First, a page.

As for the point that BYU interviews may be more rigorous than temple recommend interviews, I note that rules can appropriately be tuned to context, environment, expected temptations, and the church’s experience. For example, senior missionaries have less strict rules than apply to younger missionaries. This is not because one calling is holier or more important than the other, but because of the church’s experience with the behaviors of the respective groups. My observation in a Church office of the rules, interviews, and policies applied to paid Church employees is that the Church’s policies are exemplary. While no system run by mortals is perfect or beyond improvement, I have a very high level of confidence that the Church schools know what they are doing, have the students’ best interests at heart, and, most importantly, have leaders who are uniquely divinely inspired. See D&C 1:30-33. I don’t have that confidence in this blog.

    Finally, for those who believe BYU, BYU-I, or the Church in general to be Pharisaical, weird, toxic, oppressive, silly, or infantilizing, I emphatically recommend attending, transferring to, or being employed by other institutions. There are many, and they are found in all price, geographic, philosophical, academic, and behavioral ranges.

  57. The bishop should not be able to kick you out of school, it is completely ridiculous that they have this power. The Honor Code should be just that, on your honor. As you stated, we take temple goers at their honor, why not students? BTW, I am a graduate of BYU, went there because it’s where my parents wanted me to go. I signed the honor code and never gave it a second thought, if I kept it, great, if I broke some aspect of it, oh well. But, because I had to have it renewed every year, there was no way I would have ever confessed any misconduct to a bishop while at BYU. I was just really lucky I that I never got tattled on nor was I assaulted so I made it through just fine.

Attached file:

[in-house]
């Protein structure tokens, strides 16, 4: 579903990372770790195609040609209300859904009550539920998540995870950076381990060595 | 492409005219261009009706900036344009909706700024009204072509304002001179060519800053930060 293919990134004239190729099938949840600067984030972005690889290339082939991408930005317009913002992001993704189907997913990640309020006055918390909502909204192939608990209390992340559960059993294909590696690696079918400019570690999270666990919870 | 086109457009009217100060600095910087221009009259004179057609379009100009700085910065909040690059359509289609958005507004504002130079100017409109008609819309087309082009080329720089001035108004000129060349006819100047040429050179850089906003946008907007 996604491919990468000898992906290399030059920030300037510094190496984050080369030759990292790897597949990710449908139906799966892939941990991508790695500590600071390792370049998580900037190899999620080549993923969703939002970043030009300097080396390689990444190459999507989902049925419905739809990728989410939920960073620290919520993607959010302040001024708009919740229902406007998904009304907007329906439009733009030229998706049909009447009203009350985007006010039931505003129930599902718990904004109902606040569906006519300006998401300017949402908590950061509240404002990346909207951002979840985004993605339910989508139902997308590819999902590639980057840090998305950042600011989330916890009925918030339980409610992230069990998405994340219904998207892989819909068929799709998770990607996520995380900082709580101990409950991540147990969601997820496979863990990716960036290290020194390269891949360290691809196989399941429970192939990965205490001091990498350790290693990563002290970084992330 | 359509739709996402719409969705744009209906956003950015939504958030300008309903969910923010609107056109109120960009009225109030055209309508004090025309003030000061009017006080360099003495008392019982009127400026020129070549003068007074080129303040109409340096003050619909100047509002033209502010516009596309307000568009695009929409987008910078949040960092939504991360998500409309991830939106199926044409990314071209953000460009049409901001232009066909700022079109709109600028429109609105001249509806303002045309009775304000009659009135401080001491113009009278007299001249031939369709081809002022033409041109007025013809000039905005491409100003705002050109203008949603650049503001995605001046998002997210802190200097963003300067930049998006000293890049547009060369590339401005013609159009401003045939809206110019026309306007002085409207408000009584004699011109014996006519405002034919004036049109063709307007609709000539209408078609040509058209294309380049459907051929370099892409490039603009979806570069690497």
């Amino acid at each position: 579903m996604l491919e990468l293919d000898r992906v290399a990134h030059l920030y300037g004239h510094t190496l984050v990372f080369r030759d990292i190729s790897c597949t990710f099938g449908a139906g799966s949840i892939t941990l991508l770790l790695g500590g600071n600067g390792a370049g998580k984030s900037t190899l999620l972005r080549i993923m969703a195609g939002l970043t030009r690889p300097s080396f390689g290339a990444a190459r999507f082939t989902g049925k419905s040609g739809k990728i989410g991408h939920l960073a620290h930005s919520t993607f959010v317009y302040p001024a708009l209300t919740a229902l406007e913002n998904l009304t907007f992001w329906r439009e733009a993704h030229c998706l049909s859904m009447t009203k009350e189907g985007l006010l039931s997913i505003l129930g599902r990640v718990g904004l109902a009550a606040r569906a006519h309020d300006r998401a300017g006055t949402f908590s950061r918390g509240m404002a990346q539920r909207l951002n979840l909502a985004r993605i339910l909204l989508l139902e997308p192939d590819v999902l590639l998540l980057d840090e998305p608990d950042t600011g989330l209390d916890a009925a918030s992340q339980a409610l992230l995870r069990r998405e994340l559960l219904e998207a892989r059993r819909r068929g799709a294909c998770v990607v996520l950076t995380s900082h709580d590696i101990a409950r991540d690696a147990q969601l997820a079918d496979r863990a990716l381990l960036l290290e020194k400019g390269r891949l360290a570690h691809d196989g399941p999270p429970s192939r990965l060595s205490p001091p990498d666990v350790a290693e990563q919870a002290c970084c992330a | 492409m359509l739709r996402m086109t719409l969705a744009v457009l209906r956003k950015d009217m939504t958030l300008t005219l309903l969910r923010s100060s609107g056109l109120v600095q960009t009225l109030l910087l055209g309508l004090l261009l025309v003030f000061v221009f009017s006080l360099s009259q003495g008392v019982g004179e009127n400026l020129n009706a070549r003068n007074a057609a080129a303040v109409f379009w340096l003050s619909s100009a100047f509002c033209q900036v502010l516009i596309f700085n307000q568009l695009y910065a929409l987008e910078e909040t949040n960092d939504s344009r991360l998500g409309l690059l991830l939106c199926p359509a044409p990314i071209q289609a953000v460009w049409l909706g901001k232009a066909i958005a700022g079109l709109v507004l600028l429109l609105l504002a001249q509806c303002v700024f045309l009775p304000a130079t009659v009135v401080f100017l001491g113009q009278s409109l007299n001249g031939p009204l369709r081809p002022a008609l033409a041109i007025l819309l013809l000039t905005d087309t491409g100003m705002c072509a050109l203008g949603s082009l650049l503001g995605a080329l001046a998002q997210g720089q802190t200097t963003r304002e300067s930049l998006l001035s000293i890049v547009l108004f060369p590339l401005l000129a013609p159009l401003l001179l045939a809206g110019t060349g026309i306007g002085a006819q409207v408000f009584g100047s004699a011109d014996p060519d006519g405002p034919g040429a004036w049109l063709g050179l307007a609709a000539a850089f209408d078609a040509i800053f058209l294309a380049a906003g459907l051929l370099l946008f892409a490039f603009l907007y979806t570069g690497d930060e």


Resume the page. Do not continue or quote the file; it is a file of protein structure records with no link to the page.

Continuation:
58. Several observations of late, including posts on this blog, have underscored the over-reliance we have on bishops and other church leaders to mitigate problems that would be better managed by ourselves and others. We have lost confidence in our ability to receive personal revelation and the reconcile hard things one with another.
    I don’t think BYU is where it starts, but it certainly fosters a reliance on deferring to authority, even when it’s not appropriate. I often see on Facebook groups for various callings where members post questions about what to do in challenging situations, and invariably someone chimes in with “Ask the bishop.”
    Whether you are uncomfortable with about a nursing mother’s breast, need a pickup from the airport, or are seeking retaliation under the guise of spiritual guidance, the bishop need not be at the center of these issues.